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management. Be sure to label photographs as to when the photo was taken and where. For more details on photo monitoring see ecords should be kept for all the fact sheet listed in the referfarm and ranch operations. ences list The amount of manure produced below. ☼ annually, the amount of storage Economics of Land capacity, tracking of where the stored or composted manure ends Application of Manure up, application times and rates by field, and crop production yields, anure should be viewed as are all important to management an economic resource. The as well as regulatory compliance. proper use and management of Be sure to go out during or just manure is an opportunity to imafter the first storm following ap- prove crop or pasture production, plication and look at (and photo- contribute to operational effigraph) the areas where manure ciency, and reduce use of commerwas applied to see that no matecial fertilizers while complying rial has washed into drainages or with environmental regulations other water bodies. Photograph- and helping protect the environing the crop growth later in the ment. Production of a crop such same areas may help justify the as hay or silage, or improving a usefulness of the manure applica- stand of forage grasses in a pastion process. Photo documentature, using the manure may result tion is one popular method of in an economic savings in terms keeping track of your manure of the amount of money spent an-
Monitoring and Record Keeping
nually on horse feeds. Manure also has an economic value in terms of fertilizer. Using estimations derived from a 1,000 pound horse generating 0.75 cubic feet of manure daily, the hypothetical amount of total-nitrogen produced can range from 100-110 pounds annually, phosphorus 3034 pounds, and potassium 90-95 pounds annually. This equates to a value estimated at approximately $50 annually. Of course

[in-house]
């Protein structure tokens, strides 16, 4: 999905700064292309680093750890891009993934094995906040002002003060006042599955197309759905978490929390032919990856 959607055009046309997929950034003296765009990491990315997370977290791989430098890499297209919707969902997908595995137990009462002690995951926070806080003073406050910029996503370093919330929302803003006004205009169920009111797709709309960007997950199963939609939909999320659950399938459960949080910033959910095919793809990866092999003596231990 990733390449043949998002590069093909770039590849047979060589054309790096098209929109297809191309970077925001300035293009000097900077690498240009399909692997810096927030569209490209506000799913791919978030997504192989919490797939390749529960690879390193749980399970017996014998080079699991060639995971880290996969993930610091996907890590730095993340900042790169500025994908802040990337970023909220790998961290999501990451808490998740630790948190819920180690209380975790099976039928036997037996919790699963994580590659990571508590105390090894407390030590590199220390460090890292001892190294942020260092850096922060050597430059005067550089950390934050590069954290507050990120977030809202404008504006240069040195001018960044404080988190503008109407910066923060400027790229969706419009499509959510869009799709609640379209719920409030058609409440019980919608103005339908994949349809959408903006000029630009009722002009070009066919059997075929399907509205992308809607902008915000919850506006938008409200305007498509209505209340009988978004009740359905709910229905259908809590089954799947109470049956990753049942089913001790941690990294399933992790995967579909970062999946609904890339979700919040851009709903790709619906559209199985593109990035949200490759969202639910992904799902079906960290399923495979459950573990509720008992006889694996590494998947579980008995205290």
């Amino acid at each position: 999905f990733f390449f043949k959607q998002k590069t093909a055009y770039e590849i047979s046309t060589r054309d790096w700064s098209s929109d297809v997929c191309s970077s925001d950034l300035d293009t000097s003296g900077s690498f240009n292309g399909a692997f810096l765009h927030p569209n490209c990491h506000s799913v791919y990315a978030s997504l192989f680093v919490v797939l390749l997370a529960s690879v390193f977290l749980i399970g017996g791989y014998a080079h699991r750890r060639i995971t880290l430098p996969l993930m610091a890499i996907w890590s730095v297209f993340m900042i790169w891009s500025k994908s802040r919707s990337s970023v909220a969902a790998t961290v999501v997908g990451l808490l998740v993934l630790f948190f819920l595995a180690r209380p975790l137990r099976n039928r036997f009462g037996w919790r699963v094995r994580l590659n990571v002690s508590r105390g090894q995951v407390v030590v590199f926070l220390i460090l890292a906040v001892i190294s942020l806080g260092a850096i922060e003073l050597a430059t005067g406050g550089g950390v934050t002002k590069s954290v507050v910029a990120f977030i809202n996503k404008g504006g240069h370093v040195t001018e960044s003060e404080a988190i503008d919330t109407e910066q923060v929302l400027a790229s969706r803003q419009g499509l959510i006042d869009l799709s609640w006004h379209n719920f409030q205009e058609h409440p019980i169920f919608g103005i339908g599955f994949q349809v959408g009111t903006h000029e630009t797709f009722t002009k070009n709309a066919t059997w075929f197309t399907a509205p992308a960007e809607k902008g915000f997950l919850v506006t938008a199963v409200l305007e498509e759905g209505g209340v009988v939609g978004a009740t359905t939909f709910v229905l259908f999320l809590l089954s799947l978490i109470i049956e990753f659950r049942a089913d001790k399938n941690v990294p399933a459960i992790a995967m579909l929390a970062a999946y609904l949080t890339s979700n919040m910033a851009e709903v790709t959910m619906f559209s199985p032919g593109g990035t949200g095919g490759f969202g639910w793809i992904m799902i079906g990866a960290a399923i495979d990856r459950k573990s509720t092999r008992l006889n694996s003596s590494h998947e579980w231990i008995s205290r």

Application of compost on site.
References Cited/ Further Reading
• Manure Application Details, fact sheet by Dennis Salisbury, 2003 Fact sheets produced by the Council of Bay Area RCDs and available from your local RCD office: • An Overall Guide to Land Application of Horse Manure, report by Dennis Salisbury. • Equine Manure Storage Fact Sheet. • Equine Facility Site Assessment Checklist, San Mateo County RCD. • Composting Horse Manure, CBARCD, June, 2000. • Horse Manure Management CBARCD, June, 2000. • Portable Backyard Garden, CBARCD, March, 1999. • Photographic Monitoring, CBARCD, June, 2000. • Manure Application Details, by Dennis Salisbury, 2003. Horse Keeping: A Guide to Land Management for Clean Water, Council of Bay Area RCDs, 2002 Backyard Ranches for Malibu Creek Watershed, Topanga-Las Virgenes RCD Small Ranch Manual, University of Nevada Cooperative Extension • RCD Websites: 1) Marin RCD and Southern Sonoma RCD - www.sonomamarinrcd.org 2) Alameda RCD - www.baysavers.org 3) San Mateo RCD - www.sanmateorcd.org ☼
The “Equine Facilities Assistance Program” is a grant funded project of the Council of Bay Area Resource Conservation Districts, and the Alameda, Marin, San Mateo and Southern Sonoma RCD’s. The manure management fact sheet series was produced with the assistance of the USDA Natural Resources Conservation Service (NRCS).
Funding for this project has been provided to the council of Bay Area RCD’s in part by the U.S. Environmental Protection Agency (USEPA) pursuant to Assistance Agreement No. C9-989697-00-0 and any amendments thereto which has been awarded to the State Water Resources Control Board (SWRCB) for the implementation of California’s Nonpoint Source Pollution Control Program. The contents of this document do not necessarily reflect the views and policies of the USEPA or the SWRCB, nor does mention of trade names or commercial products constitute endorsement or recommendation for use.